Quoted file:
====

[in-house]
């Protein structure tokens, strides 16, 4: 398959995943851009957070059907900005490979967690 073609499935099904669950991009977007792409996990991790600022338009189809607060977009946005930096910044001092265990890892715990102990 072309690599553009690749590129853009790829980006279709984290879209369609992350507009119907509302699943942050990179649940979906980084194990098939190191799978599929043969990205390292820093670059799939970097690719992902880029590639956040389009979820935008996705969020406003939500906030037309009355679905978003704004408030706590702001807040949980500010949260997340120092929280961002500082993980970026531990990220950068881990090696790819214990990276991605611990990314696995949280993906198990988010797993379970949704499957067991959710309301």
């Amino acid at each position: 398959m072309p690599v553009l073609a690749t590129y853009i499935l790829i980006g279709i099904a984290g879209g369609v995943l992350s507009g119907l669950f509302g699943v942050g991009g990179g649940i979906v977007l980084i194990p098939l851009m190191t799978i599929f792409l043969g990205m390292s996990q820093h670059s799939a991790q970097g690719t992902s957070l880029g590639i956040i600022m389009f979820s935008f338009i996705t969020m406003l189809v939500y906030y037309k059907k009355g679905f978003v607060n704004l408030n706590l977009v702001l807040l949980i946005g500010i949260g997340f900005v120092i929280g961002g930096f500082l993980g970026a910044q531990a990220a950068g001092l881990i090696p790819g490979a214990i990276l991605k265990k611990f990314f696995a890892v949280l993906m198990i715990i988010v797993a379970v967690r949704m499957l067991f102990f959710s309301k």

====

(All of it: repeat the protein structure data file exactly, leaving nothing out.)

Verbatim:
[in-house]
């Protein structure tokens, strides 16, 4: 398959995943851009957070059907900005490979967690 073609499935099904669950991009977007792409996990991790600022338009189809607060977009946005930096910044001092265990890892715990102990 072309690599553009690749590129853009790829980006279709984290879209369609992350507009119907509302699943942050990179649940979906980084194990098939190191799978599929043969990205390292820093670059799939970097690719992902880029590639956040389009979820935008996705969020406003939500906030037309009355679905978003704004408030706590702001807040949980500010949260997340120092929280961002500082993980970026531990990220950068881990090696790819214990990276991605611990990314696995949280993906198990988010797993379970949704499957067991959710309301």
């Amino acid at each position: 398959m072309p690599v553009l073609a690749t590129y853009i499935l790829i980006g279709i099904a984290g879209g369609v995943l992350s507009g119907l669950f509302g699943v942050g991009g990179g649940i979906v977007l980084i194990p098939l851009m190191t799978i599929f792409l043969g990205m390292s996990q820093h670059s799939a991790q970097g690719t992902s957070l880029g590639i956040i600022m389009f979820s935008f338009i996705t969020m406003l189809v939500y906030y037309k059907k009355g679905f978003v607060n704004l408030n706590l977009v702001l807040l949980i946005g500010i949260g997340f900005v120092i929280g961002g930096f500082l993980g970026a910044q531990a990220a950068g001092l881990i090696p790819g490979a214990i990276l991605k265990k611990f990314f696995a890892v949280l993906m198990i715990i988010v797993a379970v967690r949704m499957l067991f102990f959710s309301k």